Republican presidential candidate John B. Connally, delivering what he called a nonpartisan speech on America's energy problems, won a standing ovation today at a largely Democratic meeting of the nation's mayors.
Connally was interrupted by applause three times during the nearly 20-minute speech, in which he declared that "an energy crisis is the ultimate urban crisis."
"A shortfall of energy supplies falls first and most directly across or urban centers, and across your responsibilities for the public's safety, social tranquility, economic viability and political stability," Connally said.
He told delegates to the 47th annual meeting of the U.S. Conference of Mayors here that the energy crisis could worsen because of the "impotence of a national politics" that refuses to find ways to end it.
"In saying this, I emphasize that my remarks are not directed at the president occupant of the White House, whatever may be the merits of his various energy proposals and actions," Connally said.
"President Carter has come late to a political stalemate which existed long before his entry into his present office," Connally said.
Connally seemed to place much of the blame on environmentalists.
"Domestic politics delayed the pipelines, blocked off shore exploration and drilling, frustrated the development of Alaskan oil, brought refinery production to a standstill, made it more difficult to mine and burn coal, unnecessarily prolonged the time required to construct nuclear power plants - all the while insisting on cheap energy and completely disregarding the enormous vulnerability of being held hostage to foreign oil producing nations," he said.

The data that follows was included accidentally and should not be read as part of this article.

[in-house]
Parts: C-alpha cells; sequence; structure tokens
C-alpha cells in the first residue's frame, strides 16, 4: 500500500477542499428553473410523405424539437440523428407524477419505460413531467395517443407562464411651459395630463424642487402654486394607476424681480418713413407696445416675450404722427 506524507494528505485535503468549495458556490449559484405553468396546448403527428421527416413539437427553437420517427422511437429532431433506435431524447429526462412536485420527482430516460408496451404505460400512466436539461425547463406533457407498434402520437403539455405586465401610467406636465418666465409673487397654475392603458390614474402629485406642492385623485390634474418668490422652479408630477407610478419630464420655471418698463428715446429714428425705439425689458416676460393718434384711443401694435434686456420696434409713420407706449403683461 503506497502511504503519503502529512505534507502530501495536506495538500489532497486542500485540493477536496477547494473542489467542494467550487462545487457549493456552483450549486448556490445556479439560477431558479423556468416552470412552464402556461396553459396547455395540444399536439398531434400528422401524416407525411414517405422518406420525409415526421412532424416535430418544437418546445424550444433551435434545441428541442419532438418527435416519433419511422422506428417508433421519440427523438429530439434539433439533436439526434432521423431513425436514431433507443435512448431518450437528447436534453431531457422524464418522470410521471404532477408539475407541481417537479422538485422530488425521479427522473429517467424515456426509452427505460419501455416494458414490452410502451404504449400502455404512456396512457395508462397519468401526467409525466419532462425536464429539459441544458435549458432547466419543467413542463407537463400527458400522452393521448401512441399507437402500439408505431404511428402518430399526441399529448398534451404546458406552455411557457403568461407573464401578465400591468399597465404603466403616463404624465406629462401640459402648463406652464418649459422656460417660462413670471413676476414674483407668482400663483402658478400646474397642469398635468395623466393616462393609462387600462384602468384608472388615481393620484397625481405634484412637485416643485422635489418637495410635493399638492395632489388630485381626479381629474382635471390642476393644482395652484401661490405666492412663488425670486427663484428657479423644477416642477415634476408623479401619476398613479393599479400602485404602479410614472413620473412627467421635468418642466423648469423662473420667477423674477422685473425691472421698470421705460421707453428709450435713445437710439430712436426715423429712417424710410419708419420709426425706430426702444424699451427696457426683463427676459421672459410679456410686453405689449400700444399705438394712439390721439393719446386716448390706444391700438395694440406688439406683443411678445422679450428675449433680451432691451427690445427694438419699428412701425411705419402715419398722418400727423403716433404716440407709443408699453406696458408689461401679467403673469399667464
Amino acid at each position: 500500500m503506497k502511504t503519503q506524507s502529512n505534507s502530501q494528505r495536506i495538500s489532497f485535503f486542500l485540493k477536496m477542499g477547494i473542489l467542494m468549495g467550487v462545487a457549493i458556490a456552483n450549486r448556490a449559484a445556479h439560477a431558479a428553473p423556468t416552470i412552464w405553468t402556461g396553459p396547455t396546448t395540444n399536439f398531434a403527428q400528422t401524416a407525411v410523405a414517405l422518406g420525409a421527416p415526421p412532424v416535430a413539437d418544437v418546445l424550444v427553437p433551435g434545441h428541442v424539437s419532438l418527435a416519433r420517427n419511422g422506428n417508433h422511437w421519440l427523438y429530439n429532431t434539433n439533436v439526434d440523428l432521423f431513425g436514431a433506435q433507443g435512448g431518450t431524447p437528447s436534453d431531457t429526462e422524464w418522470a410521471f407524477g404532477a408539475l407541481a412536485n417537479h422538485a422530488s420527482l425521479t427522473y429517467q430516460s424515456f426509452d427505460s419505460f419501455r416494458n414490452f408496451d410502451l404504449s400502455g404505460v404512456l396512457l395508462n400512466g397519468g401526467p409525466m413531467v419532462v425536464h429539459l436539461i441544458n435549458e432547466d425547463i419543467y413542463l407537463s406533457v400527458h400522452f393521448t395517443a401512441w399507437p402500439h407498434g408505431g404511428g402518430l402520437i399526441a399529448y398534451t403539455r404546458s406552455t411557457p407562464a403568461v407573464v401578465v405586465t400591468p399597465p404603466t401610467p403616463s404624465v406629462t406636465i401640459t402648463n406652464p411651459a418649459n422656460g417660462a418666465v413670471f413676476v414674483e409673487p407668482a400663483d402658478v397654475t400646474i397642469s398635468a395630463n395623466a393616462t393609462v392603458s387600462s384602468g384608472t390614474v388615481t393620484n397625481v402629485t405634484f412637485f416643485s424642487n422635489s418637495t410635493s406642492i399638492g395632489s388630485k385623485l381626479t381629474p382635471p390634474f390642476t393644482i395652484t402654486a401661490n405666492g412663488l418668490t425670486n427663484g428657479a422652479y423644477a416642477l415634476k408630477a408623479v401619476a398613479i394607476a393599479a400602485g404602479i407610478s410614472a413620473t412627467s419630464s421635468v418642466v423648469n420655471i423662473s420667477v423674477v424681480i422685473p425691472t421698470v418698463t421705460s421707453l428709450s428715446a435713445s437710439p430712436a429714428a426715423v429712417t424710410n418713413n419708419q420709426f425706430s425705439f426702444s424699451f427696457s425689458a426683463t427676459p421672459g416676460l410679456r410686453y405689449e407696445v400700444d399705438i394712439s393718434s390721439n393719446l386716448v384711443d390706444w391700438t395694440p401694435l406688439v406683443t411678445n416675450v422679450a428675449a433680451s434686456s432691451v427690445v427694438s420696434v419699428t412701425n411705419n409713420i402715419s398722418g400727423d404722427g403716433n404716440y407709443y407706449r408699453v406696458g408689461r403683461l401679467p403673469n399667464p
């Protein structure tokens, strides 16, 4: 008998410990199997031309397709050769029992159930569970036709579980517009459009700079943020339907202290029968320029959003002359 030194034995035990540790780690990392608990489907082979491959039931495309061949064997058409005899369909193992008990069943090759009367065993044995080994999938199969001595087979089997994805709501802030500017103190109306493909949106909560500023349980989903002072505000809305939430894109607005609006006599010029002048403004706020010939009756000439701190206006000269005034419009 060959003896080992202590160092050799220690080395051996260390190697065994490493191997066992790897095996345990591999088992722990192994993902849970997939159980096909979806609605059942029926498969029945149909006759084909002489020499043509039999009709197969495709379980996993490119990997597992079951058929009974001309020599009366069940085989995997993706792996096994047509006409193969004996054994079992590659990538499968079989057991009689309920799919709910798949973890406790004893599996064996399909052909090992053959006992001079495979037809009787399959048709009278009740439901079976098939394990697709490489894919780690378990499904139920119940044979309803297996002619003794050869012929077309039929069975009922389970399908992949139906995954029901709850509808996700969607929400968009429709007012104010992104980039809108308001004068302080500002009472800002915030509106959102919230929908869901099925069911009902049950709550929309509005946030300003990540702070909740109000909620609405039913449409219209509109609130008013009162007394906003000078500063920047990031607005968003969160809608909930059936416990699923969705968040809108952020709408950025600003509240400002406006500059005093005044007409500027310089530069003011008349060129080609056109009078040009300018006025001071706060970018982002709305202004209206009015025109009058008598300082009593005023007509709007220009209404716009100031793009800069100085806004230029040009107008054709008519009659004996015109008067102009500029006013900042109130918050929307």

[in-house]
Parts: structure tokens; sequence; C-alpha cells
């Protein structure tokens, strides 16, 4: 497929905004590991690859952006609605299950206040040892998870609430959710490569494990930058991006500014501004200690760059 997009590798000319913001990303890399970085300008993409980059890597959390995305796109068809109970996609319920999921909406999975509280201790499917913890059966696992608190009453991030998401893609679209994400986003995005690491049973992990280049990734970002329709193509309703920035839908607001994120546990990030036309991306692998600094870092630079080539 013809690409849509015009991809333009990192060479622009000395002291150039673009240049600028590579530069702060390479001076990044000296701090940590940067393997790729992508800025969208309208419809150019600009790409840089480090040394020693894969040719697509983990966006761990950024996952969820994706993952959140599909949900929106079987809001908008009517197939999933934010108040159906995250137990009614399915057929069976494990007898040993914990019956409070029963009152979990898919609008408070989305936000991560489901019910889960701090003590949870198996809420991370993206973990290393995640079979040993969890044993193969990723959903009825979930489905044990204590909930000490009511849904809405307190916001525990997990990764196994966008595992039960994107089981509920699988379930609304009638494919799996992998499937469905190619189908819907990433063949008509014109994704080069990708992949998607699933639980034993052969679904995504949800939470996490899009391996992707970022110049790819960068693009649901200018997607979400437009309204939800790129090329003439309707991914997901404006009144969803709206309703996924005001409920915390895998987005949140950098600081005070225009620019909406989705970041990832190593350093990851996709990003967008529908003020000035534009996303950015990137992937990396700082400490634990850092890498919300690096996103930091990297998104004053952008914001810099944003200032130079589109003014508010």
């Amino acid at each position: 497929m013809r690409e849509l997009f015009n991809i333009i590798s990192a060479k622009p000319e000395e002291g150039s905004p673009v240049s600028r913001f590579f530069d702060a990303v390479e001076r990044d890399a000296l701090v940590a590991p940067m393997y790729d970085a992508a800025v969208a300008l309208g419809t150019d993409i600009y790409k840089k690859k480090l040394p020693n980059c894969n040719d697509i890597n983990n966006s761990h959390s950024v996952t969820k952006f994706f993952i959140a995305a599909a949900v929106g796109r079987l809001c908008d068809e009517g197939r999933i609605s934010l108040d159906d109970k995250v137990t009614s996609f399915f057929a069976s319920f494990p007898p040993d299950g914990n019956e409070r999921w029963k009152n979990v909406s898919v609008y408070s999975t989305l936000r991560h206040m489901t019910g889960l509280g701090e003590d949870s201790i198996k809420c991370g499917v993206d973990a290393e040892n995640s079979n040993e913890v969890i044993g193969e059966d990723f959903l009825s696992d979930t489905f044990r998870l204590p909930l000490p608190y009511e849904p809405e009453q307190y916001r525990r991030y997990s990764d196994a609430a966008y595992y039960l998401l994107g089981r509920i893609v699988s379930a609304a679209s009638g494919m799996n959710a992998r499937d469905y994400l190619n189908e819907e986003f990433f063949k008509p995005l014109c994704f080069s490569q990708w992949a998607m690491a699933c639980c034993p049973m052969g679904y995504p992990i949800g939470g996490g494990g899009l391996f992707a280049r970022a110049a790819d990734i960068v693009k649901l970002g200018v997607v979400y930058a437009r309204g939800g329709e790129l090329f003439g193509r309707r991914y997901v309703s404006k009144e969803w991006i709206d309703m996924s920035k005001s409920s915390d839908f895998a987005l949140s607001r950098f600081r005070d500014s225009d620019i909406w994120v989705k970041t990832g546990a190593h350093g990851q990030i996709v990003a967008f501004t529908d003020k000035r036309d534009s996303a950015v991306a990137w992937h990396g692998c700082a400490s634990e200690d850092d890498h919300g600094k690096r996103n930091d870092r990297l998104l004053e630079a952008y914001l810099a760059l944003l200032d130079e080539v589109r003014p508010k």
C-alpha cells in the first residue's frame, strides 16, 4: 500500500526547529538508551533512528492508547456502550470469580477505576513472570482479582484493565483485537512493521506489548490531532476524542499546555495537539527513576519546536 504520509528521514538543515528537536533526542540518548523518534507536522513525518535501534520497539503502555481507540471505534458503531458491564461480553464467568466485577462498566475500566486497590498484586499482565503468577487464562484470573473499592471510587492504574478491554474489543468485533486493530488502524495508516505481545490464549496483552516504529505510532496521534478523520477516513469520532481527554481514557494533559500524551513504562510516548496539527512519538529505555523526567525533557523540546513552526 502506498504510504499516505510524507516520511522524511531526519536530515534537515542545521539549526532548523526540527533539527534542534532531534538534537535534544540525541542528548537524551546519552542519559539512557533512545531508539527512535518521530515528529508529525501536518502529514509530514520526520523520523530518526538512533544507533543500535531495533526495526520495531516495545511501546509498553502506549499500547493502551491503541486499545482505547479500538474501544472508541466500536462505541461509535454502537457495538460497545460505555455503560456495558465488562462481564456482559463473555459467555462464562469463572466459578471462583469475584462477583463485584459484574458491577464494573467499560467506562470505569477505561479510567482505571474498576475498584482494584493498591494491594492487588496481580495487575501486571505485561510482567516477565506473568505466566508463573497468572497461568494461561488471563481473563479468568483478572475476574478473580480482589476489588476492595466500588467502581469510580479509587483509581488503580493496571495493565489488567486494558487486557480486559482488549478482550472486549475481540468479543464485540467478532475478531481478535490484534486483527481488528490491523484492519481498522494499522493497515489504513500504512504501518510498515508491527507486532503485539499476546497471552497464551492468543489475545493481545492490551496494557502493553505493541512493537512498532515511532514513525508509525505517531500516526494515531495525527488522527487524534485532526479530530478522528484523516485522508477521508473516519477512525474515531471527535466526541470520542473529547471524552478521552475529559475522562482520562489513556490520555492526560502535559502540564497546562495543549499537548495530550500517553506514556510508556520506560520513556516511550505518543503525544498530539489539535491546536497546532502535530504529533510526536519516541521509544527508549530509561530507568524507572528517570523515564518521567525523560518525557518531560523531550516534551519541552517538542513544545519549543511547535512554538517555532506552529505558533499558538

"What these times ahead require is leadership that lives for the objectives: 'produce, produce, produce,'" Connally declared, drawing applause.
After his speech, Connally told reporters that he is the person who could lead the nation into greater energy production. He said the difference between himself and President Carter on the energy issue is the difference "between saying it and doing it."
"He's been saying it for a long time, but he hasn't been doing it," Connally said of Carter.
White House staff members attending the news conference winced at Connally's remarks, but offered no rebuttal to reporters afterward.
"He hasn't really said anything," one administration official said.
However, Connally's statement and his reception by the mayors apparently had some effect on administration lobbyists here, who so far have been successful in urging the mayors to support the president's position in favor of domestic oil price decontrol and a "windfall profits" tax on revenue decontrol would generate.
Some of the administration lobbyists were planning to leave the meeting before it ends Wednesday, when price decontrol and profits tax resolutions go to the convention floor for final action. The lobbyists now say they are planning to stay for the final votes because mayors from oil-producing areas may stages a last-minutes attack on the tax resolution. CAPTION: Picture, Connally: Energy problems demand leader who can "produce, produce, produce." UPI